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The South Dublin Pub Bringing Pints To Your Door

Since the beginning of May, Rathmines pub Mother Reilly’s have been delivering pints to the doors of customers in the local area. UCD students who reside in parts of South Dublin are among those who can get pints from a keg, straight to their door.

The pint delivery service runs from 4 pm to 9 pm from Thursday to Saturday. The deliverers will pull a fresh pint of Guinness or Heineken out of the back of their car for the price of €5.50. Only a round or at maximum, two rounds of drinks, can be purchased at a time. The pub also has a takeaway food menu and there is a €3 delivery charge for the service.

Customers can be assured that social distancing regulations are kept within this service. David-Owen (right) and Edmund (left) Mahon are the two brothers who own the bar and now have become delivery men. When they deliver the pints, they wear PPE, including face masks and gloves. After each delivery, they change their gloves and also ensure that all the equipment is kept clean.

The customer can choose between a plastic cup or a pint glass. The pint glass does come with a €3 deposit but if a customer chooses to order a delivered pint again in the future, €3 will be taken off that purchase and the glass can be returned then. Otherwise, customers can return the pint glasses when Mother Reilly’s reopens again.

The pub has been delivering mostly to customers in Rathmines, Ranelagh and Rathgar. Since last Monday, there is now the possibility to deliver throughout the whole of Dublin but the brothers are keen to mostly stay within their local area where their regular customers reside. An order can be placed for the service by calling 014975486.

Mother Reilly’s is part of a larger family business, which also includes a 54 bedroom hotel (named Uppercross House Hotel) that is attached to the pub. Ever since the hotel guests emptied out, there had been little work left to do. They felt that “a pint delivery would be something that we could do; that there would be definitely a demand for it”. Fortunately, Edmund had a law degree from UCD, so he discerned how they could deliver this service legally and safely.

They understood that it would be illegal for customers “to consume alcohol within 100 metres of the bar,” that is if it is sold within a closed container like a can or a bottle. Draught beer could be sold instead. They felt that it “would have to be some sort of delivery”. A call and collect service for the pints would not be viable as this could result in “people congregating on the street” near Mother Reilly’s. David-Owen felt that they “wouldn’t really have much way of managing it;” that social distancing measures would inevitably be breached. The brothers also learned that the money would have “to come through on-premises”. This means that they could not accept any cash from customers but instead, the customers would need to phone in the order or pay for it online beforehand.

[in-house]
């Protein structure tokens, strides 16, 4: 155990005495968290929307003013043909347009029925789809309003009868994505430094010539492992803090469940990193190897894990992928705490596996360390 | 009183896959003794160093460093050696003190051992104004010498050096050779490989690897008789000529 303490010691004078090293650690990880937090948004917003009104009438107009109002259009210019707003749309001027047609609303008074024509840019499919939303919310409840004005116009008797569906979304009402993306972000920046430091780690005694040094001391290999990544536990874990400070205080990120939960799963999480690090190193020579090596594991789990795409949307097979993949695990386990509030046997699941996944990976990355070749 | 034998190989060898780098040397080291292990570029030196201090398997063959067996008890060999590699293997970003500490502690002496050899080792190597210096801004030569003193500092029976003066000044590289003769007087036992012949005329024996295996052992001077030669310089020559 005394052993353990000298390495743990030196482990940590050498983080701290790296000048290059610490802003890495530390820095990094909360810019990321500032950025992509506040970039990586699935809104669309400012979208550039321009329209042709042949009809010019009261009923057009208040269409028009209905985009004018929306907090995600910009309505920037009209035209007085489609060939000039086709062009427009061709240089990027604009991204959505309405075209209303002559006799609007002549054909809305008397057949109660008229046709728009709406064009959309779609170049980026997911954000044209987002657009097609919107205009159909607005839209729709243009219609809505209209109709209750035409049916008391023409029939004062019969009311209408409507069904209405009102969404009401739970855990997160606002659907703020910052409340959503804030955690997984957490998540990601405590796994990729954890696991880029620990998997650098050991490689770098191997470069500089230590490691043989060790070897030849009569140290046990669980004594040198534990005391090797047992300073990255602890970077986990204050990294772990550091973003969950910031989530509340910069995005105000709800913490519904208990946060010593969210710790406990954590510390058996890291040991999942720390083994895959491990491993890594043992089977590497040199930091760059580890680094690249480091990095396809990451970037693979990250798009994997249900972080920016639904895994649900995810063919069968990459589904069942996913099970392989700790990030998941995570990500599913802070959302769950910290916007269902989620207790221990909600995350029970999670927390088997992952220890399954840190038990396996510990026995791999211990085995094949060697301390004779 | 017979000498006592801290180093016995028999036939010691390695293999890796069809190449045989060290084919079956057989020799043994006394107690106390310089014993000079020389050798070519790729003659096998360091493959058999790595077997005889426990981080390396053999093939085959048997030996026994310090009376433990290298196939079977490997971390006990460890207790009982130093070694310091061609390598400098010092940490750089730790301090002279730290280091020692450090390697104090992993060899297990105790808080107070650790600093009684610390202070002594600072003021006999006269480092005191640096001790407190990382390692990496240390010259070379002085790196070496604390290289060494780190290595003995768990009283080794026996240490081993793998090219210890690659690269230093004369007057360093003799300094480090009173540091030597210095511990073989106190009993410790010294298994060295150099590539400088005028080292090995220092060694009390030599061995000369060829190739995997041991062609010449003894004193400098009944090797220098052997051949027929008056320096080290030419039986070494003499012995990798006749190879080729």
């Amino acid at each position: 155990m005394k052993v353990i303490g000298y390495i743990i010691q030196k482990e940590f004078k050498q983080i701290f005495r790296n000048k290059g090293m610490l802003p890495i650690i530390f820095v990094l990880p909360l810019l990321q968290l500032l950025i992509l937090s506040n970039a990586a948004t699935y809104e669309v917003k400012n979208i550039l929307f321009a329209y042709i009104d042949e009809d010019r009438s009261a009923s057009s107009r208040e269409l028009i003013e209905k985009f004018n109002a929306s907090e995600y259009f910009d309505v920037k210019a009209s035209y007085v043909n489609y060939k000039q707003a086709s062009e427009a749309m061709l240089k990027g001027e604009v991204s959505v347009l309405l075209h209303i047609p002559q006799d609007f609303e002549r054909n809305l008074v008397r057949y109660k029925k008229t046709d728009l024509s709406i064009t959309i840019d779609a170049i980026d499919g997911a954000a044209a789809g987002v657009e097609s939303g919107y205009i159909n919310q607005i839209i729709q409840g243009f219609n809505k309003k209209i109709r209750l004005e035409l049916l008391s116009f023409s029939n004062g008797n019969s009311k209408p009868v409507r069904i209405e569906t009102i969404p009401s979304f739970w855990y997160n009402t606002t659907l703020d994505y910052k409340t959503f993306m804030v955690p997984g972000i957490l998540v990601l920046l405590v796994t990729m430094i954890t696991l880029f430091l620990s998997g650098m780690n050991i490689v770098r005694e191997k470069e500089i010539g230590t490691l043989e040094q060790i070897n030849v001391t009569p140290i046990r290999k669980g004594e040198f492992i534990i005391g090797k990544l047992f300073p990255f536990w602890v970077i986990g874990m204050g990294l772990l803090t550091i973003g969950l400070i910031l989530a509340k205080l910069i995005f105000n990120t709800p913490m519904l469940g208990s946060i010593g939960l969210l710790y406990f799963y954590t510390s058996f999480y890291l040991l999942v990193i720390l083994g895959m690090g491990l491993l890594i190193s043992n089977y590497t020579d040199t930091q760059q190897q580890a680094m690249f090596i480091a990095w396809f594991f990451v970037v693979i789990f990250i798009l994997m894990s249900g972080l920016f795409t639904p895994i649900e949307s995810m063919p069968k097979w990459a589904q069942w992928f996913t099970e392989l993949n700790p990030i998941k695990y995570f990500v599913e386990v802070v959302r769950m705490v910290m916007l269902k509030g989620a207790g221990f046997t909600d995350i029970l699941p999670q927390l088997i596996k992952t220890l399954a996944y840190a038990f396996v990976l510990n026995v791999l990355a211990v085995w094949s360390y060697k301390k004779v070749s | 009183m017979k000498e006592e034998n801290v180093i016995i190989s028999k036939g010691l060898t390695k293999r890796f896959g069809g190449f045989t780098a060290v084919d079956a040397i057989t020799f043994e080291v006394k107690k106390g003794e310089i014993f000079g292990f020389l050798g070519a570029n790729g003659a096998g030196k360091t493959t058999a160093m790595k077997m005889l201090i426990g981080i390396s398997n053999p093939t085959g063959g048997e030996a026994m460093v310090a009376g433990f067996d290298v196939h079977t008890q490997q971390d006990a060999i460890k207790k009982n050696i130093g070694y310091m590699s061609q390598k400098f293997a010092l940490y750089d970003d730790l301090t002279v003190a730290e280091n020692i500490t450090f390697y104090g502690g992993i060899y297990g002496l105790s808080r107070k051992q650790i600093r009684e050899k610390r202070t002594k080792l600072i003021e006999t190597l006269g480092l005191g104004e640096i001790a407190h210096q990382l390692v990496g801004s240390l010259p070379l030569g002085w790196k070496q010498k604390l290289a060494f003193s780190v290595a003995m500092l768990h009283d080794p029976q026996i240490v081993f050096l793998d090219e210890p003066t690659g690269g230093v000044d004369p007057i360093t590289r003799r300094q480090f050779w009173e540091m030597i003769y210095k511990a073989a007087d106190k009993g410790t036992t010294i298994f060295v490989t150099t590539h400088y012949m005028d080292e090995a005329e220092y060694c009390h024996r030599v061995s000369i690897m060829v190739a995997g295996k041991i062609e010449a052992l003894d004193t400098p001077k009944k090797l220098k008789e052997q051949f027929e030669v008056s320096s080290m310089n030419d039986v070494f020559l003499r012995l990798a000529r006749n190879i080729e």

They have been satisfied with the demand for the service although David-Owen acknowledged they don’t make an “absolute fortune” from it. That was never the main goal for the brothers anyhow. The pint delivery has given them the chance to see the regular customers they had not seen for months. The service also keeps them occupied. “It’s a step up from washing windows I suppose,” David-Owen mused. He views it as a treat for customers, as a slice of normality. Their customers cannot enjoy the many rounds of drinks they might have had during an evening at the pub but their service can capture the memory of those evenings.

The Mahon brothers are not the only people responsible for ensuring the pint delivery service runs smoothly. Laura, a receptionist at Uppercross House Hotel and Edmund’s girlfriend, Franchesca work from reception and liaise with the brothers about the addresses they need to deliver to next. The brothers also have a friend, Sean, who was able to create a rolling system for the boot of their car because of his background in carpentry. Another friend, Murray, who works as a designer, helped to make the setup in the boot look aesthetically pleasing to customers.

There are plans to reopen Mother Reilly’s and because they do have a restaurant license, they hope to open their doors again on the 29th of June. David-Owen admitted that this opening date could be overly optimistic. They will not reopen until they are confident that their staff understand the new guidelines and “everyone is on the same page.” David-Owen feels that if they do not manage to do this by the 29th, “then so be it.” They will take the extra time, whether that is one or two weeks more, if that is what is needed. Mother Reilly’s are fortunate as they recently purchased a garden next to the pub. With this new acquisition of land, they can expand their pub garden. Social distancing will become much easier with this extra space.

The future for Mother Reilly’s will look very different, as will it for every other pub in this country. It will no longer be possible for customers to sit up at the bar, table service only can be offered and all the staff will have to wear PPE. David-Owen recognises that these are necessary precautions in order to stop the “spread of COVID…this terrible disease.” He is looking forward to going back to work but he is conscious that a lot of management will be needed to ensure that not just the customers, but also that the staff in Mother Reilly’s feel safe.

 

Brigid Molloy – Reporter

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